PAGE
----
of the Order, which raises constitutional concerns not implicated by the Order itself. See Response

at 24 n.9.

Musk did not consent to the overbroad prior restraint that the SEC is now trying to

enforce. Musk Decl. ¶ 6; supra at 5. 5 And the SEC ignores the Second Circuit cases providing

that, even if Musk did “consent,” such consent would be irrelevant in light of the constitutional

interests implicated. See Crosby v. Bradstreet Co., 312 F.2d 483, 485 (2d Cir. 1963).

The SEC then argues that the First Amendment does not protect false, deceptive, or

misleading speech.

Reply at 12-13.

But the SEC’s proffered interpretation of the Order would

not only gag “false or misleading” speech; it would gag any Tesla-related speech. The SEC also

argues that the pre-approval requirement does not implicate the First Amendment because it comes

from a Tesla Policy. However, the SEC seeks to enforce its interpretation of the Policy through a

court-issued contempt order. That is plainly state action. See e.g., Crosby, 312 F.2d at 485.

5 The SEC cites Democratic Nat’l Comm. v. Republican Nat’l Comm., 673 F.3d 192, 205 (3rd Cir. 2012), where the

Court upheld a waiver of First Amendment rights “where the facts and circumstances surrounding the waiver ma[de]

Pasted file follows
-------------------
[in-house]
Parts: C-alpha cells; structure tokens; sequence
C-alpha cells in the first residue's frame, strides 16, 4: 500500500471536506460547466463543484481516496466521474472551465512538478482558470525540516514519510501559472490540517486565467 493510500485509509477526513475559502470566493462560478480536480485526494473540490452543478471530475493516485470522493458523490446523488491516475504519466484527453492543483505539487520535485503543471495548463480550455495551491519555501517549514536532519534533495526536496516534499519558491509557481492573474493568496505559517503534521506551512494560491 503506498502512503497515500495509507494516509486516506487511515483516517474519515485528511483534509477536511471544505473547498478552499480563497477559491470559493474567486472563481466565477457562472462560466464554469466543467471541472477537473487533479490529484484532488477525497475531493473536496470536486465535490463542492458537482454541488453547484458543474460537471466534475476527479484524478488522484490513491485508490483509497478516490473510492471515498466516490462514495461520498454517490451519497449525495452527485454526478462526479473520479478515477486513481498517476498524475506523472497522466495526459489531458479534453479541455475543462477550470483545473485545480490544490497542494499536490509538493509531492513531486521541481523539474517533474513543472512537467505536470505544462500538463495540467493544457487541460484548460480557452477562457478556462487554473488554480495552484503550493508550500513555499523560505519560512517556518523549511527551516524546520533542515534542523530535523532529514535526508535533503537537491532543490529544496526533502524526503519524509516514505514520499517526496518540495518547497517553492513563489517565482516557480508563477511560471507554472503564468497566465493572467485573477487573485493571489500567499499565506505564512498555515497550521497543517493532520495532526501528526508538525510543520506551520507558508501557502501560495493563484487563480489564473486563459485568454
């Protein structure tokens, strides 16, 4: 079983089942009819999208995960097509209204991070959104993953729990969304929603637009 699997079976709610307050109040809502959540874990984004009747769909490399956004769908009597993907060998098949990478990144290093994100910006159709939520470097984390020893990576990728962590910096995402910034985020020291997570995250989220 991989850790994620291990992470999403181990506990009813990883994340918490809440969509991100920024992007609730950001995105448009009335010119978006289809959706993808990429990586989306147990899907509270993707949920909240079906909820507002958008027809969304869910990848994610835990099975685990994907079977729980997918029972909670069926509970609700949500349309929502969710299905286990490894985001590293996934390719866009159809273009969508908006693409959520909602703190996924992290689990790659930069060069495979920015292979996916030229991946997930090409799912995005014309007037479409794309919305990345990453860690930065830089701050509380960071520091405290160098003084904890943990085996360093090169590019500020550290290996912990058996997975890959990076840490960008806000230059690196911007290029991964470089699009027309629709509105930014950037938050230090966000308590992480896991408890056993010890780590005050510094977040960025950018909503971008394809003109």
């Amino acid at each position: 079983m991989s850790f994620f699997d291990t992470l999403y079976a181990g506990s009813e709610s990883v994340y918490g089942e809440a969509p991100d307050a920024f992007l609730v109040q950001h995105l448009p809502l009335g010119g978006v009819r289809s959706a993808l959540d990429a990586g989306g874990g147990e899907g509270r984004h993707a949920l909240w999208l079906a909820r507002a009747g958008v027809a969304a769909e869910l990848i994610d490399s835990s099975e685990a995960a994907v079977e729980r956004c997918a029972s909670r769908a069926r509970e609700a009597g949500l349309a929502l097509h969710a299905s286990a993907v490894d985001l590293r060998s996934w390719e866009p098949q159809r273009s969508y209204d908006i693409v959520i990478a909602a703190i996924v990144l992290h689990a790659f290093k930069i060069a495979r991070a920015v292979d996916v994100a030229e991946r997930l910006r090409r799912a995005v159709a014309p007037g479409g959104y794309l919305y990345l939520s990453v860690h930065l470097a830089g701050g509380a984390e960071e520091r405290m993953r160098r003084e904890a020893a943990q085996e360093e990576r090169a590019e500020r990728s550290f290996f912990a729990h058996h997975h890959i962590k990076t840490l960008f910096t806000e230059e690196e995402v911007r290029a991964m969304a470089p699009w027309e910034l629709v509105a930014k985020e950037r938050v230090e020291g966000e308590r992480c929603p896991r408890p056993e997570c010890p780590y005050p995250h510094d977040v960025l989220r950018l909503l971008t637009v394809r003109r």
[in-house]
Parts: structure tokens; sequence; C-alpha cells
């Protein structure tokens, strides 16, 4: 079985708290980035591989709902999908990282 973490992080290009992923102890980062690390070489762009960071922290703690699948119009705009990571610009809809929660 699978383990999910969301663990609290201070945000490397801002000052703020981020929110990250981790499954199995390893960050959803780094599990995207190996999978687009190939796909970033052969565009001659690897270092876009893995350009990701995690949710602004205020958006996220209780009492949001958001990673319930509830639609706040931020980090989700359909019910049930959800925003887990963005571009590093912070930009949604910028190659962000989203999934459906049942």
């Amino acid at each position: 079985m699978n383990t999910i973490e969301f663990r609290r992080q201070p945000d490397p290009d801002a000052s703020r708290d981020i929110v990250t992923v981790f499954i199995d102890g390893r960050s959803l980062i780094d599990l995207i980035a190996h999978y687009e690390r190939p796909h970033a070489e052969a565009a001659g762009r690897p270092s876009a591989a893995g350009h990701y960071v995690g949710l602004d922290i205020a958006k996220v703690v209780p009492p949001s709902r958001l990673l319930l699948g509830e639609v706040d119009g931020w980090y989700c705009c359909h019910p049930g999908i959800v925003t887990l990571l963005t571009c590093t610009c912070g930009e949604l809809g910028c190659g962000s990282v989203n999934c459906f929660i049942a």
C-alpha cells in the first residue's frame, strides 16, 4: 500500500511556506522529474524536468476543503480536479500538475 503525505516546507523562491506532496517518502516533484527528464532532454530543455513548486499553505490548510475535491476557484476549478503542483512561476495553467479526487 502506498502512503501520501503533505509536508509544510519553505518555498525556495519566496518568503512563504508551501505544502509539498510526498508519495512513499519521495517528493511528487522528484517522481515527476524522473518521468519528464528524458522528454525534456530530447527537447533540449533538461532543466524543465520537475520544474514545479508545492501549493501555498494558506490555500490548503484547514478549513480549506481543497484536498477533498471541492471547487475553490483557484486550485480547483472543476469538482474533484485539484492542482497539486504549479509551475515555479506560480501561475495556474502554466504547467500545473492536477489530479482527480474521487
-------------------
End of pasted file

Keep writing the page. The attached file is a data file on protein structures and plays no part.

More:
it clear that the party foregoing its rights ha[d] done so

waiver.” Here, Musk did not agree to pre-censorship of all communications “relating to Tesla and its business.”

with full understanding of the consequences of its


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Dated: March 22, 2019


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s/ John C. Hueston

John C. Hueston* jhueston@hueston.com Marshall A. Camp mcamp@hueston.com Alison L. Plessman* aplessman@hueston.com Moez M. Kaba mkaba@hueston.com

*Admitted pro hac vice

HUESTON HENNIGAN LLP 523 West 6th Street, Suite 400 Los Angeles, CA 90014 Telephone: (213) 788-4340 Facsimile: (888) 775-0898

Attorneys for Defendant Elon Musk

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I certify that on March 22, 2019, a copy of the foregoing was filed through the Court’s

CM/ECF system, which will send copies to all counsel of record.


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s/ John C. Hueston

Counsel for Elon Musk